Estimated time to read: 7 minutes
March 8, 2023
The way in which an air compressor compresses or pressurises air will have an influence on the air that it releases. A rotary screw compressor is designed to release a steady, continuous and consistent flow of pressurised air, without any of the fluctuations often associated with piston compressors. This has made them particularly popular in food-packaging plants, automated manufacturing systems and for tools like impact wrenches, jackhammers, sandblasters and, of course, paint-spraying equipment.
A rotary screw compressor compresses air in what we call the rotary screw element. This contains two ‘rotors’ that spin or – you guessed it – rotate. Nonetheless, you’ll often see the rotors referred to as ‘helical screws’ or even more simply, as ‘screws’. This is perfectly understandable too; the rotors have a ‘thread’ on them, just like you would find on a screw. When a rotary screw compressor draws air in, the air is caught in the gaps between the thread. As the rotor turns, the air moves with the thread towards the outlet. What is the name of this process? ‘Positive displacement'. The lines of thread, or ‘teeth’, are further apart near the air inlet. This allows them to draw more air in. But closer to the outlet, the ‘teeth’ are closer together, meaning the ‘grooves’ – the gaps between them – are smaller. The teeth of one rotor press into the grooves on the other rotor. This compresses or pressurises the air. As the grooves are spaced closer and closer together towards the outlet, the air is compressed more and more as it moves closer to the outlet.
There are basically two main types of rotary screw compressors. An oil-free screw compressor is mostly used for sensitive processes where the compressed air needs to meet a specific quality standard.
However, oil-injected screw compressors are far more common. They use oil to keep the moving parts lubricated, minimising wear and tear, while also helping to keep operating temperatures low and reduce the noise made by the air compressor. They are slightly more complex, with different circuits for the air and the lubricating oil.
A rotary screw compressor draws air in. The air first travels through a filter, then through an open inlet valve into the compressor element. This inlet valve is effectively a one-way valve. When the compressor is turned off, the valve closes, stopping air and oil from heading into the filter.
The air is compressed in the compressor element as described above.
In an oil-free screw compressor, the compressed air is effectively able to be moved from the compressor to the outlet. But, for an oil-injected screw compressor, oil inevitably ends up mixed in with the compressed air. Since it needs to be removed, the compressed air is passed from the compressor element into an air receiver/oil separator via a check valve. This check valve stops the air and oil from travelling backwards when the compressor is turned off.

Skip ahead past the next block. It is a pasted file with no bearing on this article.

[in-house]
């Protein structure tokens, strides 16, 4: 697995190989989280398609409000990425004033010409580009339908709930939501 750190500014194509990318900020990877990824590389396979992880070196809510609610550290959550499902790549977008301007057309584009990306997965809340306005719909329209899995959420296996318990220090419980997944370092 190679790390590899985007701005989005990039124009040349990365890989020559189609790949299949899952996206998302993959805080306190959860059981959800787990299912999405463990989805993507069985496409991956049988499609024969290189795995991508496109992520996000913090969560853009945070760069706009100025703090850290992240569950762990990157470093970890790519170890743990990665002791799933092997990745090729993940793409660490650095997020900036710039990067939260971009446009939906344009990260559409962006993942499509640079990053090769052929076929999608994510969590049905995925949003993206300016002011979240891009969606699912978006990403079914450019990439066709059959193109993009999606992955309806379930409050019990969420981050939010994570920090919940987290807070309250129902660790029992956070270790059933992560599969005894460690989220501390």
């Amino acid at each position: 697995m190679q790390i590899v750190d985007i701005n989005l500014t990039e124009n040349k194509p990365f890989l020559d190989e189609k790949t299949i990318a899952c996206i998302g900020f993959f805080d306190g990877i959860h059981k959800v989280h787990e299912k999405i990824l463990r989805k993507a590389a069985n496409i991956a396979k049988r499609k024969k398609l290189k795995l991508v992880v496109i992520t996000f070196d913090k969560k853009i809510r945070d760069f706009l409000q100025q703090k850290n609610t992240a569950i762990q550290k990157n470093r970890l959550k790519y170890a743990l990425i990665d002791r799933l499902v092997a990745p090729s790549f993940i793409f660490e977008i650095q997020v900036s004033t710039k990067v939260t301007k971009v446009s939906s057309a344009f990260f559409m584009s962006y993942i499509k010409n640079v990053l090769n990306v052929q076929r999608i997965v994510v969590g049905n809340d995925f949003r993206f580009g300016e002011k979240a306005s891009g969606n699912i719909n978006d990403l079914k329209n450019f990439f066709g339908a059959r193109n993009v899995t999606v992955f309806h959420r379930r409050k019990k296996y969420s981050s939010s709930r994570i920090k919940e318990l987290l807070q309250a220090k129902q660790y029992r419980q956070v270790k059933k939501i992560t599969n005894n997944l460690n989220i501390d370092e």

When the rotary screw compressor is operating, a minimum pressure valve keeps the pressure in the separator tank above a minimum value. This is required for lubrication. Further downstream, another valve stops compressed air from being vented into the atmosphere when the compressor is turned off.
In an oil-injected screw compressor, the air is pushed through the air compressor element and it inevitably picks up oil. This needs to be removed. As such, in an oil-injected screw compressor, the compressed air moves from the air compressor element into an air receiver/oil separator. Here it is spun at super-high speeds that separate the heavier oil from the lighter air using centrifugal force.
The bottom part of the air receiver/oil separator serves as a kind of oil tank. There is a thermostatic bypass valve in the tank. This means the oil will stay in the tank until a certain temperature is reached. When the temperature is reached, the valve opens, and air pressure forces the oil from the air receiver/oil separator through the oil filter and oil stop valve into the compressor element. When the oil is approximately 15˚C above the set point, it also travels through an oil cooler. The oil stop valve prevents the compressor element from being flooded with oil when the compressor stops.
Would you like to know more about rotary screw compressors? Are you wondering which one would be best for your unique needs? Get in touch. There’s nothing we love more at ALUP than chatting about air compressors.
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